Background: The Model Rural Health Research Unit at Kallur, Tirunelveli, established by the Department of Health Research, Government of India, is linked to Tirunelveli Medical College. It is mentored by the ICMR-National Institute of Epidemiology, Chennai. The key objective was to develop area-specific models to undertake field health research depending on the disease profile, topography, morbidity patterns, and better health-care services. As a part of the ongoing activity, we constructed a cohort of 36,289 people and analyzed the self-reported information on morbidities experienced by the registered population from different aspects. In this communication, we report some of the findings extracted from the data sets as descriptive epidemiology on the self-reported magnitude of illness and their utilization of health services in the rural cohort of a primary health center among the geriatric population 60 years or more. Methods: A demographic health database of 11,006 households (HH) with 36,289 individuals was constructed in the study area under the Primary Health Centre, Nadu Kallur, Tirunelveli. This database consists of self-reported morbidity data collected at baseline, pertaining to the cohort members with age 60 years or more and analyzed it. Results: The study area's total geriatric population with 60 years of age or more was 4891 (13.5%). In this cohort, the gender ratio was 824 males for every 1000 females, with an average of 0.4 geriatric persons per HH, and 37% of them were illiterates. About 38% of the study population were either widowed or separated. Nearly 65% of the people in the cohort lived in the same house for more than 10 years. Around 10% were pensioners, and almost 36% had to work for their daily living. Only 27% had health insurance or were covered by a health scheme. About 52% (2564) of the individuals reported about their one or more ailments. The total number of different types of ailments reported was 3704. Among them, 402 (11%) were not treated. For the remaining (3302 ailments) one or more treatments were taken, i.e., in all 4705 instances, treatment was taken either consulting a physician or self-treatment. Hypertension (25%) and diabetes mellitus (21%) were the major cause of morbidity among the elderly in this cohort. Conclusion: The above rural baseline survey portrays the commonly reported morbidities and their treatment-seeking behavior of a cohort of elderly people living in the area under Government Primary Health Centre, Nadu Kallur, South India. The findings indicate that the commonly reported morbidity and their treatment-seeking behavior remain unchanged even after rapid strides in India's health-care delivery. This study's data strengthen the need to increase the services for the geriatric population to improve their quality of life.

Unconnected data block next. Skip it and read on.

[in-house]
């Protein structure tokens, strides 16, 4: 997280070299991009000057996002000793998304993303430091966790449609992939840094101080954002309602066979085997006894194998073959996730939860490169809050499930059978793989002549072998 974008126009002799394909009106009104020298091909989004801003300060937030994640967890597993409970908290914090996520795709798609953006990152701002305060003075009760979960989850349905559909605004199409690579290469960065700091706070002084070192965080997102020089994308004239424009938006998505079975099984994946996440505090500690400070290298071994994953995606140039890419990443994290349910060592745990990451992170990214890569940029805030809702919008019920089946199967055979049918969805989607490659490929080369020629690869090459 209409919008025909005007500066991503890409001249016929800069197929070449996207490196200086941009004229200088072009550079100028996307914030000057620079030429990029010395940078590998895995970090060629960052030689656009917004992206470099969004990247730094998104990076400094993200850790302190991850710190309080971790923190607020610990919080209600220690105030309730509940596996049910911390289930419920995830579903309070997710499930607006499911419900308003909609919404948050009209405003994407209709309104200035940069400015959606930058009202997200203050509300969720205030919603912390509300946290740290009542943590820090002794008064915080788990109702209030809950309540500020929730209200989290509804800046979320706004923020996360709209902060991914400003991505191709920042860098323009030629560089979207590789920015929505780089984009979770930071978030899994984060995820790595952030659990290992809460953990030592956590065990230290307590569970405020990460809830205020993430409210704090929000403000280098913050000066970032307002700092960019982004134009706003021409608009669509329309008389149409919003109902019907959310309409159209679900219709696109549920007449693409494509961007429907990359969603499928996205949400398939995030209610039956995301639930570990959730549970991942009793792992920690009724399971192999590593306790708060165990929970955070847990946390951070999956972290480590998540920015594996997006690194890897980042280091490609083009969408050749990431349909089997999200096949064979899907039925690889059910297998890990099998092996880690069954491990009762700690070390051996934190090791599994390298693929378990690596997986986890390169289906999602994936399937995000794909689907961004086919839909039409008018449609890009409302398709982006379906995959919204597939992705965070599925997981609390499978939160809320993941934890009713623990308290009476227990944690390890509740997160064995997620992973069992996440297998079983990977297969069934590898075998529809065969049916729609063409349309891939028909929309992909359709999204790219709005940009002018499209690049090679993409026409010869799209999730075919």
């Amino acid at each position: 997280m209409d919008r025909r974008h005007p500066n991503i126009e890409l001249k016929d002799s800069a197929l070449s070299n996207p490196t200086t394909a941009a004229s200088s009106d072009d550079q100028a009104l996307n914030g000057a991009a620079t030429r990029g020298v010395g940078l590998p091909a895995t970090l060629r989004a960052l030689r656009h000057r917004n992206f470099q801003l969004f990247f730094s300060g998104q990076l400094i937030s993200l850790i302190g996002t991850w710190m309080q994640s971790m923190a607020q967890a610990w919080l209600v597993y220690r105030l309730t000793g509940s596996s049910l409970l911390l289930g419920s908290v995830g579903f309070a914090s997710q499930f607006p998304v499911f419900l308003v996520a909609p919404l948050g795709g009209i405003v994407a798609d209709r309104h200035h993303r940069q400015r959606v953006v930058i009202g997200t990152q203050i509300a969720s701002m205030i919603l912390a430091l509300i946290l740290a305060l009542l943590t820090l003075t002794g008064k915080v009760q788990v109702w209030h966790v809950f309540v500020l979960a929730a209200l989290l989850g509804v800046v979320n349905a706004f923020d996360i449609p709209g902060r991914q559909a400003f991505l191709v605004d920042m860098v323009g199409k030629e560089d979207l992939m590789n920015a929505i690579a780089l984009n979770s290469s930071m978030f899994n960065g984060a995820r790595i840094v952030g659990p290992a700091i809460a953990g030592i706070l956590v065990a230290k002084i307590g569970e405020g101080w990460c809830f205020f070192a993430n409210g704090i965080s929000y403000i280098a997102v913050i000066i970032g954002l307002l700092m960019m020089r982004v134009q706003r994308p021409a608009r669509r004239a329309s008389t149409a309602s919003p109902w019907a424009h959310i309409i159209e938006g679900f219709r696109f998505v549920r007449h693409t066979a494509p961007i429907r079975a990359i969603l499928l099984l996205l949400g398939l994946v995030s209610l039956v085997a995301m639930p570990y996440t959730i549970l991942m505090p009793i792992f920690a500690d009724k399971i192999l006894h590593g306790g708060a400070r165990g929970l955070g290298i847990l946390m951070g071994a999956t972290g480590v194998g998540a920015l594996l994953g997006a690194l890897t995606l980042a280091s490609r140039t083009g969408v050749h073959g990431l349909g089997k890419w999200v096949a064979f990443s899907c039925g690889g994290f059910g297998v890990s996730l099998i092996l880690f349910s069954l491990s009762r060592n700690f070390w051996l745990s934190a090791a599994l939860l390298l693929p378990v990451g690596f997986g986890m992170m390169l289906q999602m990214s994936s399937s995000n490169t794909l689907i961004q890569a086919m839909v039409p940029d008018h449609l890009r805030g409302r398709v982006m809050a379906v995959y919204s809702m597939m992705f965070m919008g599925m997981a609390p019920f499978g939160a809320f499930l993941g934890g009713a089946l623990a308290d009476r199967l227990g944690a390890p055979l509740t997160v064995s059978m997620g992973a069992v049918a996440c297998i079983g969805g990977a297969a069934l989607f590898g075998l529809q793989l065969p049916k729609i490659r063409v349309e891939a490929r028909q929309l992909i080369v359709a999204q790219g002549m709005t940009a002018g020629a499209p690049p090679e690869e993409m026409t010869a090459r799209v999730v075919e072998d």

1,781 130 1
New age technology in promoting healthy aging
Soumya S Inamadar, Ashish Goel, SV Madhu
July-September 2020, 16(3):124-129
Introduction: Digitalization of the world and the Internet of things have completely transformed social life and health care. Technologies such as artificial intelligence (AI), wearable and implantable devices, mobile applications, and the Internet have revolutionized health-care delivery. With the betterment of health care and control of infectious diseases, longevity has increased, resulting in the bane of chronic noncommunicable illnesses and comorbidities in the aging population. This study aims to review the existing literature on technology applications in health care and the scope for promoting healthy aging. Methods: An online search was done on electronic databases such as PubMed and Google in July 2019 using a combination of keywords mobile, Android, cellphone, artificial intelligence, machine learning, natural language processing, diabetes, blood sugar, hypertension, blood pressure, dyslipidemia, cognitive impairment, and falls. About 80,964 citations were found. On applying the filter title, 997 articles were obtained. In the title and abstract review, 15 unique articles were selected, by eliminating similar, duplicate, and nonrelevant articles. In addition, using cross-reference and Google search, ten articles were found. Discussion: Various applications of the technology in the management of noncommunicable diseases (NCDs) such as diabetes, hypertension, and obesity and geriatric syndromes such as falls and cognitive impairment have been classified into three sections: prevention and prediction; diagnosis and detection; and medication and management. The names of a few applications have been cited as examples. Conclusion: The new age technology has shown promise at various health-care intervention levels in a futuristic hope of taking medicine to the next level - Precision Medicine. The present work will allow physicians involved in older patients with NCDs and geriatric comorbidities to help them have an independent, comfortable, and functional aging.